• More than just being funny, however, this book had some great messages that I think anyone–teenager or adult–would benefit from being reminded of. (Also, it must be noted that while many books with historical themes can often be depressing, this one ended happily, but believably so.)

3. “Power Boost” – The Screwtape Letters by C. S. Lewis

  • Total Number of Pages: 208
  • Number of Pages Completed by Term End: 208
  • Percentage of Pages Read: 100%
  • Rating Awarded on Goodreads: 5 stars
  • Reasons for Rating Given:
    • I’ve literally been meaning to read this book for over a decade, and now that I have, I only wish I would have started sooner! This book of satirical essays is written from the perspective of a “top-level” tempter working for the devil, and he’s sharing his best tips with his nephew on how to bring souls down to “Our Father Below.” Witty and completely illuminating, this book really made me think about certain temptations or weaknesses in a whole new way, and I love all the insights it gave into human nature and the overall development of spiritual morals.
    • Any book where I’m frequently pulling out my highlighter to mark things is a sure sign of a book worth visiting again and again, and though I’m not much of a re-reader, I definitely want to be revisiting parts of this in the future!

4. Extra Credit Opportunities

  • Total Number of Other Books Read During Term: 3 (Due to first-trimester pregnancy symptoms + me getting sick with other stuff on top of that over and over again, it was not a good term for reading a lot)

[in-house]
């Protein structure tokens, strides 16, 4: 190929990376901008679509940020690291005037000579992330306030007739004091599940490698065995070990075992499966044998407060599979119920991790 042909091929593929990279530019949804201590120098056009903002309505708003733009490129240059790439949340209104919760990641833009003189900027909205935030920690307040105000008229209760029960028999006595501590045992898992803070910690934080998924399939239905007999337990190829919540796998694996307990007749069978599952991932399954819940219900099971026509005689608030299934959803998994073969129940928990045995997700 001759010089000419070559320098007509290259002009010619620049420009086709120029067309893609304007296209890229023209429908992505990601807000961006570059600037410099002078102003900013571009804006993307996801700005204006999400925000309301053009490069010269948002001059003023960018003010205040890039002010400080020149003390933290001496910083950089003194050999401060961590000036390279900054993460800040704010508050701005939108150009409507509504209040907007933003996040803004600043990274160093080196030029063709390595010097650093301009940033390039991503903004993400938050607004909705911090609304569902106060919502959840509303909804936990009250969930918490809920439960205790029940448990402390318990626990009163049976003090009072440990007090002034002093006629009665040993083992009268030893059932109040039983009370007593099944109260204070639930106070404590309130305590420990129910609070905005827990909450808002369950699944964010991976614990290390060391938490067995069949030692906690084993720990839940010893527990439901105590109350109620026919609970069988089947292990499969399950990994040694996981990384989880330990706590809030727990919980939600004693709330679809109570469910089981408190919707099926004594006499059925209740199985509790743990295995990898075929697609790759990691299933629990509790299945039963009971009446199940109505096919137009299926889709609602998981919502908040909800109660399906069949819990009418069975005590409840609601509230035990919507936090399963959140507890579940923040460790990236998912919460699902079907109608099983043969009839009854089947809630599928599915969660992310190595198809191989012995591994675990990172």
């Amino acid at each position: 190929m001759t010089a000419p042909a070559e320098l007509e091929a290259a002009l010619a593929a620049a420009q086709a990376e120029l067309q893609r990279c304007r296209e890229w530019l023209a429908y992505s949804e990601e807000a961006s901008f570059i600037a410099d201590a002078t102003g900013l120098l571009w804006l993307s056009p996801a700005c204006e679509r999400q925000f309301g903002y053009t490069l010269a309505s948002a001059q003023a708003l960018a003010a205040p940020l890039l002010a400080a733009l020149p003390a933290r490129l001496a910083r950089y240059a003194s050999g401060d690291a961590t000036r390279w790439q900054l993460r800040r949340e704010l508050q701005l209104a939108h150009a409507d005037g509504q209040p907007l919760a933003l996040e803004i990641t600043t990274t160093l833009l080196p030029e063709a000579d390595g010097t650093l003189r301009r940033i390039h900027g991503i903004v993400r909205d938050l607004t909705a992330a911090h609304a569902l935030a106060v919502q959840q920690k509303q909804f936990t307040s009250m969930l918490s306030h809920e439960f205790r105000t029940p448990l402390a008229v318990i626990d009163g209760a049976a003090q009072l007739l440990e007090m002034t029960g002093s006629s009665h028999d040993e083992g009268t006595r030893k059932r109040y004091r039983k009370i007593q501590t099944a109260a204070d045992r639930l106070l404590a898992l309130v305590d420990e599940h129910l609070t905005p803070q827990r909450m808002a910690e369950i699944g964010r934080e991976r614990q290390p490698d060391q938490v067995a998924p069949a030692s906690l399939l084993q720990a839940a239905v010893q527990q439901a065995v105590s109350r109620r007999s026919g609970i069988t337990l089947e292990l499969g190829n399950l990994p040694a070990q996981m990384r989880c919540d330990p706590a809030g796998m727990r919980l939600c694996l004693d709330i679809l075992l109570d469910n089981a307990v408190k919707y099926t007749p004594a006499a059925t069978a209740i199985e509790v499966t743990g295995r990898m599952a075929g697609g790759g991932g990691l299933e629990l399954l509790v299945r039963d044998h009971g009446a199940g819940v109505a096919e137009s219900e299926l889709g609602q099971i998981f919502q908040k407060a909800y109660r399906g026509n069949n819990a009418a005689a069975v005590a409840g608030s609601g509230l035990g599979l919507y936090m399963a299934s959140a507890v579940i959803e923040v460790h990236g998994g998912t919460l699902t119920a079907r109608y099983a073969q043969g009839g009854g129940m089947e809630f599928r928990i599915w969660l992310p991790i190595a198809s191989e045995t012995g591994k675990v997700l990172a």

• Number of Books Falling Under Extra Credit Categories: 0 (all of the books were contemporary adult fiction, none of which was on any of the recommended reading lists I most use, nor were they out of my comfort zone or parenting or poetry books)

Final Grade Awarded for Winter 2018 Term: A- (91.31%)

(31.31% HH + 30% TS + 30% PB = 91.31%)

Spring Term Assigned Reading

And, in case you’re curious, my current Spring Term reading is:

*HH – Lord of the Flies by William Golding (I somehow missed reading this in high school and am long overdue to join the ranks of the rest of the world in having read it)

*TS – Out of the Dust by Karen Hesse (I have literally owned this book for probably around 15 years, but I’ve never read it. Time to change that!)

*PB – How Will You Measure Your Life? by Clayton M. Christensen (a recent acquisition of mine that I can’t wait to start)

Linking up with Modern Mrs. Darcy!